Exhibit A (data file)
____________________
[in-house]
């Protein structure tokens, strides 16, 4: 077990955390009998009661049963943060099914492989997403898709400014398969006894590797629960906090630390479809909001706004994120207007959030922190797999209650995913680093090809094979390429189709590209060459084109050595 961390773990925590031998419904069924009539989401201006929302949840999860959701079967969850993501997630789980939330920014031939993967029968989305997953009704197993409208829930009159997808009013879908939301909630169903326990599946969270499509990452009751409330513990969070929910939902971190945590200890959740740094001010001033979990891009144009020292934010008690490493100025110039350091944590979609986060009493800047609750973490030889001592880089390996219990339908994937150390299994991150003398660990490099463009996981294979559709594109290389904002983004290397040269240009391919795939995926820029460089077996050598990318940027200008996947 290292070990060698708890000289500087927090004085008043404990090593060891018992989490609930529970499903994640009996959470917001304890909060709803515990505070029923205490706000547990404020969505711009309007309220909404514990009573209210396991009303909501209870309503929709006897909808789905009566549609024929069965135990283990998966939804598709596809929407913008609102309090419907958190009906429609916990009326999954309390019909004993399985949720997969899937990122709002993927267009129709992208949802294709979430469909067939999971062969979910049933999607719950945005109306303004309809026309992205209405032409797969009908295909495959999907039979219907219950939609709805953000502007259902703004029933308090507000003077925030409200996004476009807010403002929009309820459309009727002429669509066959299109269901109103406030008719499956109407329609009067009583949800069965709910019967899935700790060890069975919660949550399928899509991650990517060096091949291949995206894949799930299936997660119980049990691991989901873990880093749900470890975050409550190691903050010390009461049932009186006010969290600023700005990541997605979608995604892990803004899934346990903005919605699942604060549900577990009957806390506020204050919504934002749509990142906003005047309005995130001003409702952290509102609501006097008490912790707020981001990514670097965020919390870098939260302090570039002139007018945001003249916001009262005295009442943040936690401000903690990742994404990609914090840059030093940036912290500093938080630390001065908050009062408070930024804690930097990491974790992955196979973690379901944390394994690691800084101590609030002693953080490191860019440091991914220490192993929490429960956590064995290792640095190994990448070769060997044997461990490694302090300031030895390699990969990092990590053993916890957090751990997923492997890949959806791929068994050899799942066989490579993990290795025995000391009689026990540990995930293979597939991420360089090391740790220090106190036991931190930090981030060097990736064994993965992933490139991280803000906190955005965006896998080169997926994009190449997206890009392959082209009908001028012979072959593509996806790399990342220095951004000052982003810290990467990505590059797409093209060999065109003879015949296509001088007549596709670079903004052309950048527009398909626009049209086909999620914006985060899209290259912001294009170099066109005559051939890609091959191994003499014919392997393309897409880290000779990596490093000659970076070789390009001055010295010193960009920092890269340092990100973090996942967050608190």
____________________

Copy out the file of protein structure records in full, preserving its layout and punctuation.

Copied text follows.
[in-house]
């Protein structure tokens, strides 16, 4: 077990955390009998009661049963943060099914492989997403898709400014398969006894590797629960906090630390479809909001706004994120207007959030922190797999209650995913680093090809094979390429189709590209060459084109050595 961390773990925590031998419904069924009539989401201006929302949840999860959701079967969850993501997630789980939330920014031939993967029968989305997953009704197993409208829930009159997808009013879908939301909630169903326990599946969270499509990452009751409330513990969070929910939902971190945590200890959740740094001010001033979990891009144009020292934010008690490493100025110039350091944590979609986060009493800047609750973490030889001592880089390996219990339908994937150390299994991150003398660990490099463009996981294979559709594109290389904002983004290397040269240009391919795939995926820029460089077996050598990318940027200008996947 290292070990060698708890000289500087927090004085008043404990090593060891018992989490609930529970499903994640009996959470917001304890909060709803515990505070029923205490706000547990404020969505711009309007309220909404514990009573209210396991009303909501209870309503929709006897909808789905009566549609024929069965135990283990998966939804598709596809929407913008609102309090419907958190009906429609916990009326999954309390019909004993399985949720997969899937990122709002993927267009129709992208949802294709979430469909067939999971062969979910049933999607719950945005109306303004309809026309992205209405032409797969009908295909495959999907039979219907219950939609709805953000502007259902703004029933308090507000003077925030409200996004476009807010403002929009309820459309009727002429669509066959299109269901109103406030008719499956109407329609009067009583949800069965709910019967899935700790060890069975919660949550399928899509991650990517060096091949291949995206894949799930299936997660119980049990691991989901873990880093749900470890975050409550190691903050010390009461049932009186006010969290600023700005990541997605979608995604892990803004899934346990903005919605699942604060549900577990009957806390506020204050919504934002749509990142906003005047309005995130001003409702952290509102609501006097008490912790707020981001990514670097965020919390870098939260302090570039002139007018945001003249916001009262005295009442943040936690401000903690990742994404990609914090840059030093940036912290500093938080630390001065908050009062408070930024804690930097990491974790992955196979973690379901944390394994690691800084101590609030002693953080490191860019440091991914220490192993929490429960956590064995290792640095190994990448070769060997044997461990490694302090300031030895390699990969990092990590053993916890957090751990997923492997890949959806791929068994050899799942066989490579993990290795025995000391009689026990540990995930293979597939991420360089090391740790220090106190036991931190930090981030060097990736064994993965992933490139991280803000906190955005965006896998080169997926994009190449997206890009392959082209009908001028012979072959593509996806790399990342220095951004000052982003810290990467990505590059797409093209060999065109003879015949296509001088007549596709670079903004052309950048527009398909626009049209086909999620914006985060899209290259912001294009170099066109005559051939890609091959191994003499014919392997393309897409880290000779990596490093000659970076070789390009001055010295010193960009920092890269340092990100973090996942967050608190």